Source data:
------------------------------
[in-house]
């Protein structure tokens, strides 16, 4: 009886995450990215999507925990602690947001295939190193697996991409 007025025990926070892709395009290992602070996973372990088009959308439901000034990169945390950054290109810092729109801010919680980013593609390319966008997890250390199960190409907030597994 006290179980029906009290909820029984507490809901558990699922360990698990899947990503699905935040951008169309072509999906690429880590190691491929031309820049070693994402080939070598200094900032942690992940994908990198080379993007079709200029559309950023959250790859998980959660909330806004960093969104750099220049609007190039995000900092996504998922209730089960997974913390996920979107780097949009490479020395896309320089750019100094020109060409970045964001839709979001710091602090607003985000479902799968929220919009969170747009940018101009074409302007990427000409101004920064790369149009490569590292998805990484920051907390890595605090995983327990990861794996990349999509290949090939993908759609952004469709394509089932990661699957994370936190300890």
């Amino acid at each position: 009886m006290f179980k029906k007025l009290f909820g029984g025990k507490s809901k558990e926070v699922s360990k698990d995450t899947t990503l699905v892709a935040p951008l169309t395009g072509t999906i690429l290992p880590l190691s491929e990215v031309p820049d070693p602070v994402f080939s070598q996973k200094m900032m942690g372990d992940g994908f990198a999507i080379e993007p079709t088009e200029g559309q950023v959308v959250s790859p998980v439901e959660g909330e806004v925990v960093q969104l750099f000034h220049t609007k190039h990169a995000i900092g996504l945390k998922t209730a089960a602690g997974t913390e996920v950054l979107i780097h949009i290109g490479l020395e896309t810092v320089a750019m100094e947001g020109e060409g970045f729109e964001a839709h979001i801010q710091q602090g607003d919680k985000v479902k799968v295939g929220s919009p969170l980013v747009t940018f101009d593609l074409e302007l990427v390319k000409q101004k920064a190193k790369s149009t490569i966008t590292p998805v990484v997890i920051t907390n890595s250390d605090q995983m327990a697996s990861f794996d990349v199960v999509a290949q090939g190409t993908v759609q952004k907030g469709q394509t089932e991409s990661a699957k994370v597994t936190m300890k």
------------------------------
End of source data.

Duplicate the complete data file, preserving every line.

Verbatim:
[in-house]
């Protein structure tokens, strides 16, 4: 009886995450990215999507925990602690947001295939190193697996991409 007025025990926070892709395009290992602070996973372990088009959308439901000034990169945390950054290109810092729109801010919680980013593609390319966008997890250390199960190409907030597994 006290179980029906009290909820029984507490809901558990699922360990698990899947990503699905935040951008169309072509999906690429880590190691491929031309820049070693994402080939070598200094900032942690992940994908990198080379993007079709200029559309950023959250790859998980959660909330806004960093969104750099220049609007190039995000900092996504998922209730089960997974913390996920979107780097949009490479020395896309320089750019100094020109060409970045964001839709979001710091602090607003985000479902799968929220919009969170747009940018101009074409302007990427000409101004920064790369149009490569590292998805990484920051907390890595605090995983327990990861794996990349999509290949090939993908759609952004469709394509089932990661699957994370936190300890």
């Amino acid at each position: 009886m006290f179980k029906k007025l009290f909820g029984g025990k507490s809901k558990e926070v699922s360990k698990d995450t899947t990503l699905v892709a935040p951008l169309t395009g072509t999906i690429l290992p880590l190691s491929e990215v031309p820049d070693p602070v994402f080939s070598q996973k200094m900032m942690g372990d992940g994908f990198a999507i080379e993007p079709t088009e200029g559309q950023v959308v959250s790859p998980v439901e959660g909330e806004v925990v960093q969104l750099f000034h220049t609007k190039h990169a995000i900092g996504l945390k998922t209730a089960a602690g997974t913390e996920v950054l979107i780097h949009i290109g490479l020395e896309t810092v320089a750019m100094e947001g020109e060409g970045f729109e964001a839709h979001i801010q710091q602090g607003d919680k985000v479902k799968v295939g929220s919009p969170l980013v747009t940018f101009d593609l074409e302007l990427v390319k000409q101004k920064a190193k790369s149009t490569i966008t590292p998805v990484v997890i920051t907390n890595s250390d605090q995983m327990a697996s990861f794996d990349v199960v999509a290949q090939g190409t993908v759609q952004k907030g469709q394509t089932e991409s990661a699957k994370v597994t936190m300890k």